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The sunlight was just shining through the emerging Beech trees with their light green leaves.

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Just off the path before the bluebells were beds of wild garlic.

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As we walked further down the blue of the bluebells got more intense.

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Neil took my picture sitting amongst the flowers.

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This is such a beautiful place, so peaceful and today there were no other people around, just the sound of the birds and the rustling leaves.

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We stopped by the first lake and could see the swan still sitting on her nest and also the Heron was in the same place as we had seen it a couple of weeks ago.  I took a picture of Neil by the lake.

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As we were driving from the car park up the lane we noticed that the Devon banks were also topped with bluebells.

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We are so lucky to live nearby.

visit us at http://www.lodgehousebandbsomerset.co.uk

 

 

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Abundant Almonds

Our Almond tree groaned with the weight of the nuts it had produced and then one heavy limb broke off.  We propped it up the best we could and hoped the nuts would still ripen.

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The branch that had snapped seem to have more nuts than any other.

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The outer casing was starting to crack open on a lot of the nuts, revealing the shell of the actual nut inside.

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This afternoon I have picked two big pots full and will dry them out and then crack off the outer casing.  We will have our own nuts for Xmas!!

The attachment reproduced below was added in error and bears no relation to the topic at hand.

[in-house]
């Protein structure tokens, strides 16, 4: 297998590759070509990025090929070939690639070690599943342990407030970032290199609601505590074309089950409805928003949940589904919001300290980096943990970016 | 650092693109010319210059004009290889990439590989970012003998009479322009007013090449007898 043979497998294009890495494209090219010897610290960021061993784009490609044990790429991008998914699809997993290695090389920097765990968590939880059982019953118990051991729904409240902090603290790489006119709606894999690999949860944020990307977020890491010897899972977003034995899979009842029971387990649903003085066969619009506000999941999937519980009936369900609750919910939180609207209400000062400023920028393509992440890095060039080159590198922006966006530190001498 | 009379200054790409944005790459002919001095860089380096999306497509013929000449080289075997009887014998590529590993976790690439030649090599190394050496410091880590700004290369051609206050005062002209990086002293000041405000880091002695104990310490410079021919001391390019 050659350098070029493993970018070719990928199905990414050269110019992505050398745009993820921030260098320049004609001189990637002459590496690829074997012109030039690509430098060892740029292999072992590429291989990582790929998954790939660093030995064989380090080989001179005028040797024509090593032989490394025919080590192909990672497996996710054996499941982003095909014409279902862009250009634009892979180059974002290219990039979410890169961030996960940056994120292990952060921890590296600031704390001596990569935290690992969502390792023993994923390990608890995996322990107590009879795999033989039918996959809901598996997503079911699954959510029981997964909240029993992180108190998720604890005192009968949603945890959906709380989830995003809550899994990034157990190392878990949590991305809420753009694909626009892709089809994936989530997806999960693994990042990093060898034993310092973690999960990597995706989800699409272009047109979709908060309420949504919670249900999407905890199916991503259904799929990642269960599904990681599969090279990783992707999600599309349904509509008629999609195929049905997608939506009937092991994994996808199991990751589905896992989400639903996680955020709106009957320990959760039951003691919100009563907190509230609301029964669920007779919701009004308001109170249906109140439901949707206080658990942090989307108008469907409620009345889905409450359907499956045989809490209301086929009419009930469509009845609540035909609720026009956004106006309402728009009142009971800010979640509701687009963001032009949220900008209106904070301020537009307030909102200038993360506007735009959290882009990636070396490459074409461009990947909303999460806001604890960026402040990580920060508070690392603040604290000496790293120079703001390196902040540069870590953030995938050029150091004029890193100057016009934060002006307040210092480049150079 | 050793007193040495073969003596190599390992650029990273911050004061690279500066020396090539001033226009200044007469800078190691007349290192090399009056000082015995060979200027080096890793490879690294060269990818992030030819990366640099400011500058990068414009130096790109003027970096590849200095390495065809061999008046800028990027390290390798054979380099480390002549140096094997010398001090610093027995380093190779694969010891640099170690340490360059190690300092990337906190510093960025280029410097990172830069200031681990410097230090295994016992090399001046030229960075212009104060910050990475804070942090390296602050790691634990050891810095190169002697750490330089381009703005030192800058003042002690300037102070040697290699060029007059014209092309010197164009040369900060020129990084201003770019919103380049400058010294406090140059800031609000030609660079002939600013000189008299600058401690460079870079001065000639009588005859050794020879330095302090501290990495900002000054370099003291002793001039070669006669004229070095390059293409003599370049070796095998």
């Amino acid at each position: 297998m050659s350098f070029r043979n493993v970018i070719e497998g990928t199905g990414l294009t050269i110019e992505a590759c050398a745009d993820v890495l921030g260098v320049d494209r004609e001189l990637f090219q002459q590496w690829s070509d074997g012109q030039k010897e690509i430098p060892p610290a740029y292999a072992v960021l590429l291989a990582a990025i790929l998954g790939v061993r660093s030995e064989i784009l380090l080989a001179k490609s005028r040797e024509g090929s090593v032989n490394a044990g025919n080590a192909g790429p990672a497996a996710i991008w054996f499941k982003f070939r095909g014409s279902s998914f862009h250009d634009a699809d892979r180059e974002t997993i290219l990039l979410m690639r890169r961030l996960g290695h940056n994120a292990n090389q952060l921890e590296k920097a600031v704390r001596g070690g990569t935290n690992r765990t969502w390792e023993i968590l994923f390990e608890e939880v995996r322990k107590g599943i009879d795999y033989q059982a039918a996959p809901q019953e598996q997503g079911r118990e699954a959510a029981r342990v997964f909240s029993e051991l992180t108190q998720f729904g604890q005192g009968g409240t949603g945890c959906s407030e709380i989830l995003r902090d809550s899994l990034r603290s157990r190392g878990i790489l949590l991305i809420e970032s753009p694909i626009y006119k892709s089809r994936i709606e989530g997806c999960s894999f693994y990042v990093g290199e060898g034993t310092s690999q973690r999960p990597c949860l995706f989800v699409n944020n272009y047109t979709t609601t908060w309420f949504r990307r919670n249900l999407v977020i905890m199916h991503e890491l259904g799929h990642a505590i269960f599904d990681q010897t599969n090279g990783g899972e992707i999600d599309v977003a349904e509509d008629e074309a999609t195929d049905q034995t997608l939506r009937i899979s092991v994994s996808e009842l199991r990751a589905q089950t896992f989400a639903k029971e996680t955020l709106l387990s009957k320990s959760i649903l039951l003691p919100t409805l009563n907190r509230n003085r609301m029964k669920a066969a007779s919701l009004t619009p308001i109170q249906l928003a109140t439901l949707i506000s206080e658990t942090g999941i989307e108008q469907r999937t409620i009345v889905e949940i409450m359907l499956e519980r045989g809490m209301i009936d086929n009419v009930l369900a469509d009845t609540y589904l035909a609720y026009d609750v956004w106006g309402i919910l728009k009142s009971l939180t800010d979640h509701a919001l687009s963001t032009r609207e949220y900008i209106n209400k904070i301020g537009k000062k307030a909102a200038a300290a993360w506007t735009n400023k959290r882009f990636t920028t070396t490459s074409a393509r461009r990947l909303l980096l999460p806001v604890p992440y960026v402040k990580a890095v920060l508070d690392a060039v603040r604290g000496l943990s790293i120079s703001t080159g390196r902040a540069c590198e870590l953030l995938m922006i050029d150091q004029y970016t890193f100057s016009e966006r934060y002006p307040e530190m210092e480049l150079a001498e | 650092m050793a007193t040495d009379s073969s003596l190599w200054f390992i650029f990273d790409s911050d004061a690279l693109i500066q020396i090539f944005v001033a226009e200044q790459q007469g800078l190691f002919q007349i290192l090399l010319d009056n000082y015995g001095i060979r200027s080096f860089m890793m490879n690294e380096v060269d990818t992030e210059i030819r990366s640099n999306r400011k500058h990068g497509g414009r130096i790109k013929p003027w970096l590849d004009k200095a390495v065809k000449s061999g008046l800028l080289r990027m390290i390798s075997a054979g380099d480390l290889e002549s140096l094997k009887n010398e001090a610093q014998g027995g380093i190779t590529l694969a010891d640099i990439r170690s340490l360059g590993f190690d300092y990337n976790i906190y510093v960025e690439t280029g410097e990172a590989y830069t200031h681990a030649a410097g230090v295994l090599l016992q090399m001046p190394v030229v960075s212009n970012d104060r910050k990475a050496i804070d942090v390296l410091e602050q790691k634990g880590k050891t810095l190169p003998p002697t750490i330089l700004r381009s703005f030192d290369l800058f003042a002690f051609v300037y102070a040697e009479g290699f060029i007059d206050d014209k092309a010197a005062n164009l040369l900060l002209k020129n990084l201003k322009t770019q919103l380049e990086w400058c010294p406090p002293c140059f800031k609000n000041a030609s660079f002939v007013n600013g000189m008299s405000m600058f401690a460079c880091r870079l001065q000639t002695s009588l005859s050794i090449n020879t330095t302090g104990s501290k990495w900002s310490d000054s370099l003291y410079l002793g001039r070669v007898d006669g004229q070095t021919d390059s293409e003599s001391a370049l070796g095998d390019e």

http://www.lodgehousebandbsomerset.co.uk

 

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Starting the runner beans off indoors

Although we have a big garden we do not yet have a greenhouse or a polytunnel, they are on my wish list!! So when I  sow my runner beans I always have to do it indoors.  I save up all the cardboard inners from toilet and kitchen rolls, cut the kitchen roll inners into two to make the right size and fill them with grow bag compost.  I place two runner bean seeds into each tube, add a little more compost and water.  I then placed the tubes on our new kitchen window sills which place West so catch the afternoon/evening sun.DSC00159

This is what they look like after 11 days growing on the window sills.

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When the plants are about a foot tall I will put them outside into the ground.  I plant the whole tube by each bean pole thus not disturbing the roots and giving the plants a fighting chance against the slugs that would have the growing tips off in an instant.

We have found this method to be very successful over the past few years, hence repeating it this year.

look us up at http://www.lodgehousebandbsomerset.co.uk